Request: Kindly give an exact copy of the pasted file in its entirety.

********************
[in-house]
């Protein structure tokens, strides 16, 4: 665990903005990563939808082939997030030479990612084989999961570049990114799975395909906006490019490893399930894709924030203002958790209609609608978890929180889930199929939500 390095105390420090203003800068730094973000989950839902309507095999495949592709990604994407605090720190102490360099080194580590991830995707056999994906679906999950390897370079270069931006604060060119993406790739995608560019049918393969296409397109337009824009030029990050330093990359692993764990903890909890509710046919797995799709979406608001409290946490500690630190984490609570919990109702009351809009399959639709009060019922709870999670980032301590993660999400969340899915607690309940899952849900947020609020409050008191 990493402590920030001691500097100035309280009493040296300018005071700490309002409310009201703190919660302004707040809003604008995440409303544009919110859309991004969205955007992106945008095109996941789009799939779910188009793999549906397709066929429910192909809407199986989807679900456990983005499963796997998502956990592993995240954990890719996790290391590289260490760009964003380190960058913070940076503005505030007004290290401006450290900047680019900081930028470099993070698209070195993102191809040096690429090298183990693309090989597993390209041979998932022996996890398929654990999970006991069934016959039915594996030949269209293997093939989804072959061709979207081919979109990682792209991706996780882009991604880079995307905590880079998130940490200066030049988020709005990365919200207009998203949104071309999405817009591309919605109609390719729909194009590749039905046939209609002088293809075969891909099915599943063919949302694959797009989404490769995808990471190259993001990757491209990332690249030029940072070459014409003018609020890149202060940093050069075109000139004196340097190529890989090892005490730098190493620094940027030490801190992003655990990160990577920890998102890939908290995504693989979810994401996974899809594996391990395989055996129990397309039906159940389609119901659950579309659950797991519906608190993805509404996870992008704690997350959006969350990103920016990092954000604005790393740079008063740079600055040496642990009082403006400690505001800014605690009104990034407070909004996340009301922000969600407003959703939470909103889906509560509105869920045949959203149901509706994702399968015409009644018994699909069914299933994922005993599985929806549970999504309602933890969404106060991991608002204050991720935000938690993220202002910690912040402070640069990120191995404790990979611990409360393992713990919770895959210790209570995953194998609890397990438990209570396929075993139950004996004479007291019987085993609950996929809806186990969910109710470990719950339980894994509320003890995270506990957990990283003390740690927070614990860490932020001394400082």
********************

[in-house]
């Protein structure tokens, strides 16, 4: 665990903005990563939808082939997030030479990612084989999961570049990114799975395909906006490019490893399930894709924030203002958790209609609608978890929180889930199929939500 390095105390420090203003800068730094973000989950839902309507095999495949592709990604994407605090720190102490360099080194580590991830995707056999994906679906999950390897370079270069931006604060060119993406790739995608560019049918393969296409397109337009824009030029990050330093990359692993764990903890909890509710046919797995799709979406608001409290946490500690630190984490609570919990109702009351809009399959639709009060019922709870999670980032301590993660999400969340899915607690309940899952849900947020609020409050008191 990493402590920030001691500097100035309280009493040296300018005071700490309002409310009201703190919660302004707040809003604008995440409303544009919110859309991004969205955007992106945008095109996941789009799939779910188009793999549906397709066929429910192909809407199986989807679900456990983005499963796997998502956990592993995240954990890719996790290391590289260490760009964003380190960058913070940076503005505030007004290290401006450290900047680019900081930028470099993070698209070195993102191809040096690429090298183990693309090989597993390209041979998932022996996890398929654990999970006991069934016959039915594996030949269209293997093939989804072959061709979207081919979109990682792209991706996780882009991604880079995307905590880079998130940490200066030049988020709005990365919200207009998203949104071309999405817009591309919605109609390719729909194009590749039905046939209609002088293809075969891909099915599943063919949302694959797009989404490769995808990471190259993001990757491209990332690249030029940072070459014409003018609020890149202060940093050069075109000139004196340097190529890989090892005490730098190493620094940027030490801190992003655990990160990577920890998102890939908290995504693989979810994401996974899809594996391990395989055996129990397309039906159940389609119901659950579309659950797991519906608190993805509404996870992008704690997350959006969350990103920016990092954000604005790393740079008063740079600055040496642990009082403006400690505001800014605690009104990034407070909004996340009301922000969600407003959703939470909103889906509560509105869920045949959203149901509706994702399968015409009644018994699909069914299933994922005993599985929806549970999504309602933890969404106060991991608002204050991720935000938690993220202002910690912040402070640069990120191995404790990979611990409360393992713990919770895959210790209570995953194998609890397990438990209570396929075993139950004996004479007291019987085993609950996929809806186990969910109710470990719950339980894994509320003890995270506990957990990283003390740690927070614990860490932020001394400082």